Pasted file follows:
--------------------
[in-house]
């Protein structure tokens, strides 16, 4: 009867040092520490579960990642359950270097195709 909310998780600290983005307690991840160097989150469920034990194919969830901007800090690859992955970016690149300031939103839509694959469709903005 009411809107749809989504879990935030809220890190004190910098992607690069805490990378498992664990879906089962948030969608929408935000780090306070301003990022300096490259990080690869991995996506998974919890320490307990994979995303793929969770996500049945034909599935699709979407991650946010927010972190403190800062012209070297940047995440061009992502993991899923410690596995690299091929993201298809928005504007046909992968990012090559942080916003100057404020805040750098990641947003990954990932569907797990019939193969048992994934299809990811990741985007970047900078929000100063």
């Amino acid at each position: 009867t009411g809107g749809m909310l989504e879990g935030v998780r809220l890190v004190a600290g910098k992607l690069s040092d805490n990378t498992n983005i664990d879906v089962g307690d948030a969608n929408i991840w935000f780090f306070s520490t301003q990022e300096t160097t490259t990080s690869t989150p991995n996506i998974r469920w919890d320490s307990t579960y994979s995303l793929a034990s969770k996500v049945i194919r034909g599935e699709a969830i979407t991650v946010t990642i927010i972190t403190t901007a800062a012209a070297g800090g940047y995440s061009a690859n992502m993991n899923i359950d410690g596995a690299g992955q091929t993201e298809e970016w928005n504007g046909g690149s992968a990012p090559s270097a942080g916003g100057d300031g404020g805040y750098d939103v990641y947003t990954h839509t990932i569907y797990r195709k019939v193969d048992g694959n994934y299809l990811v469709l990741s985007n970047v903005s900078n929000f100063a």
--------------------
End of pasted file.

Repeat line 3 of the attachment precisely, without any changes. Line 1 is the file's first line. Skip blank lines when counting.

């Amino acid at each position: 009867t009411g809107g749809m909310l989504e879990g935030v998780r809220l890190v004190a600290g910098k992607l690069s040092d805490n990378t498992n983005i664990d879906v089962g307690d948030a969608n929408i991840w935000f780090f306070s520490t301003q990022e300096t160097t490259t990080s690869t989150p991995n996506i998974r469920w919890d320490s307990t579960y994979s995303l793929a034990s969770k996500v049945i194919r034909g599935e699709a969830i979407t991650v946010t990642i927010i972190t403190t901007a800062a012209a070297g800090g940047y995440s061009a690859n992502m993991n899923i359950d410690g596995a690299g992955q091929t993201e298809e970016w928005n504007g046909g690149s992968a990012p090559s270097a942080g916003g100057d300031g404020g805040y750098d939103v990641y947003t990954h839509t990932i569907y797990r195709k019939v193969d048992g694959n994934y299809l990811v469709l990741s985007n970047v903005s900078n929000f100063a």